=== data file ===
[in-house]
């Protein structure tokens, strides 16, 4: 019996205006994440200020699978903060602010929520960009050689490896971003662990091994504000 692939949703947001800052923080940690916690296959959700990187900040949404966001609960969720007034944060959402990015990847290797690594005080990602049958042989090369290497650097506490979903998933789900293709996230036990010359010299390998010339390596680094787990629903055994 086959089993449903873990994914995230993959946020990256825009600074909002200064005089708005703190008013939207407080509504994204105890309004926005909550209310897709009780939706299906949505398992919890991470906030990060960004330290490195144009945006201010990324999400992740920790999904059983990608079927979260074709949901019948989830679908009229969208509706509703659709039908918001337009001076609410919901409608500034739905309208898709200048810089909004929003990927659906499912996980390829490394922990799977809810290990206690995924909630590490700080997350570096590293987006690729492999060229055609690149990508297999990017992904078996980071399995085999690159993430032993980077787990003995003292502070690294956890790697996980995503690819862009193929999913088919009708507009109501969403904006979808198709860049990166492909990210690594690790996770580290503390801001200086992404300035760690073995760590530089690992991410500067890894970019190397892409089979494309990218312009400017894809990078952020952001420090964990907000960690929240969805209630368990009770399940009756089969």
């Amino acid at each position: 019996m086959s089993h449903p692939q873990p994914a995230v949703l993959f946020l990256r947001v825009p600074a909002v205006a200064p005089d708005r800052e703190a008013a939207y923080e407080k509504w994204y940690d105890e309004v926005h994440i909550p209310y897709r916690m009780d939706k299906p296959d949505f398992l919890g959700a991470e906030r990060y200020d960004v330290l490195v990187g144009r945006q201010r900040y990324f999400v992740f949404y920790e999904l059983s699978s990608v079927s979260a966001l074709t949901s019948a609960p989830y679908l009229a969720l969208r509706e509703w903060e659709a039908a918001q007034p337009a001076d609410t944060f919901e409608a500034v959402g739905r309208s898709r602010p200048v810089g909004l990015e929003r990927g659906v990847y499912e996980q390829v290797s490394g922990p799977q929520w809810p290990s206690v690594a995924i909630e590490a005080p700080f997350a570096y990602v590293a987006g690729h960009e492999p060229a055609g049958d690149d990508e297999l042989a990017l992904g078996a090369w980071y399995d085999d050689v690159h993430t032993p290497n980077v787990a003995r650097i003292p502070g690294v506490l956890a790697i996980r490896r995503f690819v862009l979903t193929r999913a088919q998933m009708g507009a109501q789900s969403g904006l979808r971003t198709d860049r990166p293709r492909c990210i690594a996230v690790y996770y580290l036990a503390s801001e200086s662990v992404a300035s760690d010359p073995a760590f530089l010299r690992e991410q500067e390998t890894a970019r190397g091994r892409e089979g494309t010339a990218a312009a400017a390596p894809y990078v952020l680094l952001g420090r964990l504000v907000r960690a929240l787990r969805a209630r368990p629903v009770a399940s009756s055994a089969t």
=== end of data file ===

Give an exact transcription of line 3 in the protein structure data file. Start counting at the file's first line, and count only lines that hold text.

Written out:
């Amino acid at each position: 019996m086959s089993h449903p692939q873990p994914a995230v949703l993959f946020l990256r947001v825009p600074a909002v205006a200064p005089d708005r800052e703190a008013a939207y923080e407080k509504w994204y940690d105890e309004v926005h994440i909550p209310y897709r916690m009780d939706k299906p296959d949505f398992l919890g959700a991470e906030r990060y200020d960004v330290l490195v990187g144009r945006q201010r900040y990324f999400v992740f949404y920790e999904l059983s699978s990608v079927s979260a966001l074709t949901s019948a609960p989830y679908l009229a969720l969208r509706e509703w903060e659709a039908a918001q007034p337009a001076d609410t944060f919901e409608a500034v959402g739905r309208s898709r602010p200048v810089g909004l990015e929003r990927g659906v990847y499912e996980q390829v290797s490394g922990p799977q929520w809810p290990s206690v690594a995924i909630e590490a005080p700080f997350a570096y990602v590293a987006g690729h960009e492999p060229a055609g049958d690149d990508e297999l042989a990017l992904g078996a090369w980071y399995d085999d050689v690159h993430t032993p290497n980077v787990a003995r650097i003292p502070g690294v506490l956890a790697i996980r490896r995503f690819v862009l979903t193929r999913a088919q998933m009708g507009a109501q789900s969403g904006l979808r971003t198709d860049r990166p293709r492909c990210i690594a996230v690790y996770y580290l036990a503390s801001e200086s662990v992404a300035s760690d010359p073995a760590f530089l010299r690992e991410q500067e390998t890894a970019r190397g091994r892409e089979g494309t010339a990218a312009a400017a390596p894809y990078v952020l680094l952001g420090r964990l504000v907000r960690a929240l787990r969805a209630r368990p629903v009770a399940s009756s055994a089969t």